Macaroni vs 'fresh' pastaI have no idea why this controversy has haunted me over the past few months, but I have learned that there are essentially two broad categories of pasta. More on this in a minute--
It all started New Year's Eve, when some friends of mine and I were at our favorite local Italian restaurant. During a small sidebar conversation with Massimo, the talented Italian-born chef, he dogmatically asserted that 'pasta' is made only with 100% Durum Semolina flour, which is a coarser grain, high-protein, yellow flour. Everything else, he asserted, is 'noodles' not pasta, and an insulting bastardization of the term.
Well, as I have come to learn, he's only partially right.
The pasta known as 'macaroni' (macaroni is not a shape, it is a type of pasta--'elbow' is a common shape) or, if it's enriched with other nutrients, 'enriched macaroni product,' usually comes in dried form and most high-quality Italian dried pastas of this type only contain two ingredients: durum semolina and water (and they don't even really contain much water when dried!) In the old days, women used to kneed this incredibly tough dough by foot for hours to get it to the consistency necessary for shaping it. I don't recommend you try this at home--last time I did my hands (yes, I chickened out and used my hands to kneed it) were sore for two days, and I was cranky and tired for the rest of the evening due to the exertion.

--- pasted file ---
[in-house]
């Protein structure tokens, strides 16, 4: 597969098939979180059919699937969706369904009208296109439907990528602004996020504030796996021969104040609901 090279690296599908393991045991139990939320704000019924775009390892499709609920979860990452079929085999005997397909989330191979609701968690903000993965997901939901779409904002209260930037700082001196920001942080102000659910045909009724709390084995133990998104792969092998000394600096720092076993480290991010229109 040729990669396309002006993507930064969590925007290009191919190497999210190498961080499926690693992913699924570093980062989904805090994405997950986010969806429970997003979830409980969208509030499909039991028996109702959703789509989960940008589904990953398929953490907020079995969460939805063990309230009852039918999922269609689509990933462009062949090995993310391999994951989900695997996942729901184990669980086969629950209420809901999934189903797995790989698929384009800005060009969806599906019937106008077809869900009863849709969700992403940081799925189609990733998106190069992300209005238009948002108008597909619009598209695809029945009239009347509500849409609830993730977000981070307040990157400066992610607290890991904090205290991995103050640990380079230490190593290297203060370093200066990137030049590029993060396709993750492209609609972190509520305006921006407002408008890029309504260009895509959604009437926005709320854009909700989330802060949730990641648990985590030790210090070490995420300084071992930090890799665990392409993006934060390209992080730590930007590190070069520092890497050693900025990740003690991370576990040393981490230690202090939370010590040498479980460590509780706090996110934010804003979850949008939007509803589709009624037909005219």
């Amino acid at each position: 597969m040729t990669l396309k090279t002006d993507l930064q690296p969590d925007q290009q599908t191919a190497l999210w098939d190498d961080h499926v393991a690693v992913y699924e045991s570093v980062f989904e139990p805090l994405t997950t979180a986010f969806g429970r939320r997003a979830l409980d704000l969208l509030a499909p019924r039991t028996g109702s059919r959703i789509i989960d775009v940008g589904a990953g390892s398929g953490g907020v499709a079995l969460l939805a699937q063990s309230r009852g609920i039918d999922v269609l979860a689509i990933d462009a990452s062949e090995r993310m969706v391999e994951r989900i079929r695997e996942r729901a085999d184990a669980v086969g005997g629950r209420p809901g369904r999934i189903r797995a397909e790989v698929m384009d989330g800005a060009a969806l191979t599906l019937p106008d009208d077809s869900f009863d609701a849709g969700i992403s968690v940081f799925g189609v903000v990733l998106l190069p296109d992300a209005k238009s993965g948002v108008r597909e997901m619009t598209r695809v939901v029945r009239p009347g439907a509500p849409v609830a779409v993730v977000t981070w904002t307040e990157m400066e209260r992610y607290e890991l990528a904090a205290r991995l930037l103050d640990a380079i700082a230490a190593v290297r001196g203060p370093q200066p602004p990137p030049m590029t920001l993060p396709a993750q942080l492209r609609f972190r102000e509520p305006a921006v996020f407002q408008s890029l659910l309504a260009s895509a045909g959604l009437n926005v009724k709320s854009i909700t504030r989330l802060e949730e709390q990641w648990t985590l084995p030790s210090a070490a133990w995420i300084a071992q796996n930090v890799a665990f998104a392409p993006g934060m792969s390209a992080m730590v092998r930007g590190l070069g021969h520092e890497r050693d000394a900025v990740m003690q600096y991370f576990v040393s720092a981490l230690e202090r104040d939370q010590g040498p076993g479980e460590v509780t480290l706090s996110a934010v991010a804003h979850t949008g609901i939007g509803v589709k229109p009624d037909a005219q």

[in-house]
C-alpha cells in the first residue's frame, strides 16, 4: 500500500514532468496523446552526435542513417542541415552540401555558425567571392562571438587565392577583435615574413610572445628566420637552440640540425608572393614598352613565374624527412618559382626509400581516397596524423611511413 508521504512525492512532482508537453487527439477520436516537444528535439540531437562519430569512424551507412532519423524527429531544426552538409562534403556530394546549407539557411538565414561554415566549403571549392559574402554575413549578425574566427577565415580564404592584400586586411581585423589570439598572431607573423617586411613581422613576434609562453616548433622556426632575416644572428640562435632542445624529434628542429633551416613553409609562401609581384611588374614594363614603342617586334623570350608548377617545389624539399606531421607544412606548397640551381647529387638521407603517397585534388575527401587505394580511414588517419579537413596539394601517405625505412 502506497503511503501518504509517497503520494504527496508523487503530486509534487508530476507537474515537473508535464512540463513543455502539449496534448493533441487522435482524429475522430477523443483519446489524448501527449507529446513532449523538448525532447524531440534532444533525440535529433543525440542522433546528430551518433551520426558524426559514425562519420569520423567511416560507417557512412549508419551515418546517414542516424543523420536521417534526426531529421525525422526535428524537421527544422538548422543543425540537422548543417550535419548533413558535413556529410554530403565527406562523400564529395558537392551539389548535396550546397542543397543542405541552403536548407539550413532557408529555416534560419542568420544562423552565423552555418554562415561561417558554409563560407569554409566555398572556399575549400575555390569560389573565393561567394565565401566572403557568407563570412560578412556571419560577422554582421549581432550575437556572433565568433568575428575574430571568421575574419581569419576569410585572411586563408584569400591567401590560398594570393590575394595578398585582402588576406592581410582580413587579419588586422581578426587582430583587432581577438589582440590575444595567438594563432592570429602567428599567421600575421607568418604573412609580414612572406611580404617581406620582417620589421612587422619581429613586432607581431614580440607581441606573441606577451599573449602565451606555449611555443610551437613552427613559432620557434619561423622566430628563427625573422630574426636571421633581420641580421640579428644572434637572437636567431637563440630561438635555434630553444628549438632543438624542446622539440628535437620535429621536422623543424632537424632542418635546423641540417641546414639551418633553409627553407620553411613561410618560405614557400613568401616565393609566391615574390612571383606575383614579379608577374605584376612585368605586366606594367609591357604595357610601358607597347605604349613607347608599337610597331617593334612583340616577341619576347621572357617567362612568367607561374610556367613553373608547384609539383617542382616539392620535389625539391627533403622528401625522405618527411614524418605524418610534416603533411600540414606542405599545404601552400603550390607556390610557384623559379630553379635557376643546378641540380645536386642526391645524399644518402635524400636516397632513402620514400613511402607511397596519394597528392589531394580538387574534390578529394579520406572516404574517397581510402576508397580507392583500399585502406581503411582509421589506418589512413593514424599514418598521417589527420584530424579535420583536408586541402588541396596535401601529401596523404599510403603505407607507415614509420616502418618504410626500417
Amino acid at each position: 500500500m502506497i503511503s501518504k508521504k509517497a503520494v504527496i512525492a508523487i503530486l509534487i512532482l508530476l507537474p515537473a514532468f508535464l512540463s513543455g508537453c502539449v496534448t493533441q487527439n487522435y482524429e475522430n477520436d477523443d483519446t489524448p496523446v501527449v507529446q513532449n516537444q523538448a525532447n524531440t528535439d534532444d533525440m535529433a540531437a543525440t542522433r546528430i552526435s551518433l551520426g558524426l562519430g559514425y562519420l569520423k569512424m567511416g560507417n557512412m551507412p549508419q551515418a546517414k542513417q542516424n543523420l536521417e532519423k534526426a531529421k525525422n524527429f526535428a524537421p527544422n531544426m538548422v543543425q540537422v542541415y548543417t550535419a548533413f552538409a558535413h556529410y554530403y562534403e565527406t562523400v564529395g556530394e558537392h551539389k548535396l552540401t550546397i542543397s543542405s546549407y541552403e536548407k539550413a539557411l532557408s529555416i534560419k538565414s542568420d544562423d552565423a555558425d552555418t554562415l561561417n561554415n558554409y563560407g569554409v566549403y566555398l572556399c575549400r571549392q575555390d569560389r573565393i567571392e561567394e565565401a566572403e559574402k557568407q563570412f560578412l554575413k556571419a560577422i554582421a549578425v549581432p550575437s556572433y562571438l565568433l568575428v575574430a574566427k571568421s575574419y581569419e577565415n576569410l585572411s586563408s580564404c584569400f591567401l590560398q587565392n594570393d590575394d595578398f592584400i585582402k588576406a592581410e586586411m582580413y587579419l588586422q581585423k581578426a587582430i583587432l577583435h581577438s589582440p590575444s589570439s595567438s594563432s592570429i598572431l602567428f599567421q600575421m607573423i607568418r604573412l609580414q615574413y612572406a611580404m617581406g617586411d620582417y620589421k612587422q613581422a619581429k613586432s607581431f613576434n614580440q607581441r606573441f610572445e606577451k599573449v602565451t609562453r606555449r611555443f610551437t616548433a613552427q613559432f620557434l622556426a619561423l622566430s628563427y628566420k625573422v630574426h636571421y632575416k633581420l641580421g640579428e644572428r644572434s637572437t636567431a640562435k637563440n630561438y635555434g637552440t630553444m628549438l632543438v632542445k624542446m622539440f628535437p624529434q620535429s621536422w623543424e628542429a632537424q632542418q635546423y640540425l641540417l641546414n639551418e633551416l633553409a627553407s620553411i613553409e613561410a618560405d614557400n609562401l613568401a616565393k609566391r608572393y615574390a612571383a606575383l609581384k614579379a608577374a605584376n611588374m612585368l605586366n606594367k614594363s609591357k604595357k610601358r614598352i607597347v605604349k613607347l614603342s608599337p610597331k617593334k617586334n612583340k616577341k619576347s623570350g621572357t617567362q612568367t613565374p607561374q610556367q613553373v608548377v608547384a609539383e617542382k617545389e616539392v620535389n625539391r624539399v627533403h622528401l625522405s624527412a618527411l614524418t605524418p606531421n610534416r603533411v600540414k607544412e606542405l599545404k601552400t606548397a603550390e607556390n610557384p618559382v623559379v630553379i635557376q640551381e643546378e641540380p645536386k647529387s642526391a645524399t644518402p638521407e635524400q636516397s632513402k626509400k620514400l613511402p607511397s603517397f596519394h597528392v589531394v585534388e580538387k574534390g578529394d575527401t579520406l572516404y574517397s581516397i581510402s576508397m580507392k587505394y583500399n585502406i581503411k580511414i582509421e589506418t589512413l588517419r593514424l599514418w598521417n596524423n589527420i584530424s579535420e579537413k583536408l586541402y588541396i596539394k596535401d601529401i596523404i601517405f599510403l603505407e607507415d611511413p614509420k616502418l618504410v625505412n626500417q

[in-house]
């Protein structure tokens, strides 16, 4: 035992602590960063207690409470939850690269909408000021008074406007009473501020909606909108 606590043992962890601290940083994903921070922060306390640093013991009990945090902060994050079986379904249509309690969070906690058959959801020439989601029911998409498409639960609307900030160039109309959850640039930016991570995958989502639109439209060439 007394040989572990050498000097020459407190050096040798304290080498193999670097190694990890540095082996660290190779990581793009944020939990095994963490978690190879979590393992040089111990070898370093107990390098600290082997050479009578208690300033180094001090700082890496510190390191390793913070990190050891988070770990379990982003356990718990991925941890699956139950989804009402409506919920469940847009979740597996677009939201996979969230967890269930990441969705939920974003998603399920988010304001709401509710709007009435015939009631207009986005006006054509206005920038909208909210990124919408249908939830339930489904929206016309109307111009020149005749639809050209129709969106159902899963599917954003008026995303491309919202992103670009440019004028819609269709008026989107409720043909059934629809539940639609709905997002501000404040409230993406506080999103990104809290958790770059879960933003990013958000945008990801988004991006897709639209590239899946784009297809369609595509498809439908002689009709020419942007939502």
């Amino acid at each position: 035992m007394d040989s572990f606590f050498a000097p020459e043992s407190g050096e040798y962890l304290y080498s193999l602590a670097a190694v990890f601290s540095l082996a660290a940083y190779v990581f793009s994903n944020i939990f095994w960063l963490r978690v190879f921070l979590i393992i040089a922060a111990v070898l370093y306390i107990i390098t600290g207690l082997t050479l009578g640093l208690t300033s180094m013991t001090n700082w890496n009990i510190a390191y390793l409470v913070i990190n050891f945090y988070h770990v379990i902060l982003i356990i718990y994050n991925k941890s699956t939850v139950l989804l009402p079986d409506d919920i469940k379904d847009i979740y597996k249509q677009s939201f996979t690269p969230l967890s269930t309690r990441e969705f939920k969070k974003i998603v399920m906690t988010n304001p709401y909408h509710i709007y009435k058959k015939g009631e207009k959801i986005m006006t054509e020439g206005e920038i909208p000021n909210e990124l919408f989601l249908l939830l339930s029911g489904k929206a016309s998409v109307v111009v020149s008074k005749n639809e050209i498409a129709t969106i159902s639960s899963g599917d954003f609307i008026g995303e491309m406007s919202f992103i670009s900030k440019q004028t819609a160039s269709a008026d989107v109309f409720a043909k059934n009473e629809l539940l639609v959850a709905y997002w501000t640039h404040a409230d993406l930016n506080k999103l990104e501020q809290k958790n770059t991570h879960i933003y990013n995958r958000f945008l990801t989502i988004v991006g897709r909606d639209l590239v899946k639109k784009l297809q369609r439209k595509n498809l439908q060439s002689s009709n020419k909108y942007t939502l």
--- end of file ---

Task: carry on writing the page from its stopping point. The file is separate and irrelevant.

Anyway, macaroni-type pasta has high protein, and relatively low starch content and is customarilly cooked until 'al dente' or 'to-the-tooth'--a correctly cooked piece of spaghetti when broken will contain a visible white speck in the middle of raw pasta.
The second category is so-called 'fresh' pasta. Some people use all-purpose flour, and some use 50/50 semolina and all-purpose, but the main difference is the addition of eggs, and/or oil and water. It makes a richer, more eggy, starchy noodle suitable for stuffed pastas like ravioli, and for lasagna. Although I don't like it personally cooked to mush, it is cooked until DONE, not until 'al dente' as the fresh pasta does not have the same substance with which to (sort of) crunch, or meet your bite with that pleasant degree of resistance, a la macaroni.
This is the kind you've seen your Italian grandmother make at home, no doubt, with that little egg-well in the middle of the mound of flour on the cutting board---ah, memories. You can also use your food processor if you're a wimp.
It is also quite hospitible to innovation as well--substitute (more!) truffle oil for olive, use squid ink, or thawed, rung-out-dry frozen spinach, or tomato paste to create different flavors.